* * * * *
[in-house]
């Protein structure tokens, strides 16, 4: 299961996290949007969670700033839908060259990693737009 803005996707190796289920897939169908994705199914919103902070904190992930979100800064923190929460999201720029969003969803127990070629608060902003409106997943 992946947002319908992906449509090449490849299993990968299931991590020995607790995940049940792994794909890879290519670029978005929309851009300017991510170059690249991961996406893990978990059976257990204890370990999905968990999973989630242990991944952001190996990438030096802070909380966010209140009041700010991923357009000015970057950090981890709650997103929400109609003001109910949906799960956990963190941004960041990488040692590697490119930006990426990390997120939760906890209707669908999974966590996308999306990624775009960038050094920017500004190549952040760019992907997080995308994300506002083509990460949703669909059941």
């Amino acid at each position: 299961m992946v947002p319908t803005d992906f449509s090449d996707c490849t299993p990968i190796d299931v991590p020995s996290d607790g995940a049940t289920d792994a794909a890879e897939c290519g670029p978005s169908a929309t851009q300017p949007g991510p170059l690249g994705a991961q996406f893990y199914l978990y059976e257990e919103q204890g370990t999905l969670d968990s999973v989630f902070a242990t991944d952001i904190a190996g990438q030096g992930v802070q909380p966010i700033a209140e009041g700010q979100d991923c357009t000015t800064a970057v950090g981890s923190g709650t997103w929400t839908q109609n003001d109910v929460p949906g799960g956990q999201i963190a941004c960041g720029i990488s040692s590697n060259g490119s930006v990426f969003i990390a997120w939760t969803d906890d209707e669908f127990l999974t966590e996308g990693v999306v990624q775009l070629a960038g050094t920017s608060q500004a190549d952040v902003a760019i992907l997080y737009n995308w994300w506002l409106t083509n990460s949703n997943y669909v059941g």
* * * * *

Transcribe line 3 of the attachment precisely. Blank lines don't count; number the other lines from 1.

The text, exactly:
């Amino acid at each position: 299961m992946v947002p319908t803005d992906f449509s090449d996707c490849t299993p990968i190796d299931v991590p020995s996290d607790g995940a049940t289920d792994a794909a890879e897939c290519g670029p978005s169908a929309t851009q300017p949007g991510p170059l690249g994705a991961q996406f893990y199914l978990y059976e257990e919103q204890g370990t999905l969670d968990s999973v989630f902070a242990t991944d952001i904190a190996g990438q030096g992930v802070q909380p966010i700033a209140e009041g700010q979100d991923c357009t000015t800064a970057v950090g981890s923190g709650t997103w929400t839908q109609n003001d109910v929460p949906g799960g956990q999201i963190a941004c960041g720029i990488s040692s590697n060259g490119s930006v990426f969003i990390a997120w939760t969803d906890d209707e669908f127990l999974t966590e996308g990693v999306v990624q775009l070629a960038g050094t920017s608060q500004a190549d952040v902003a760019i992907l997080y737009n995308w994300w506002l409106t083509n990460s949703n997943y669909v059941g």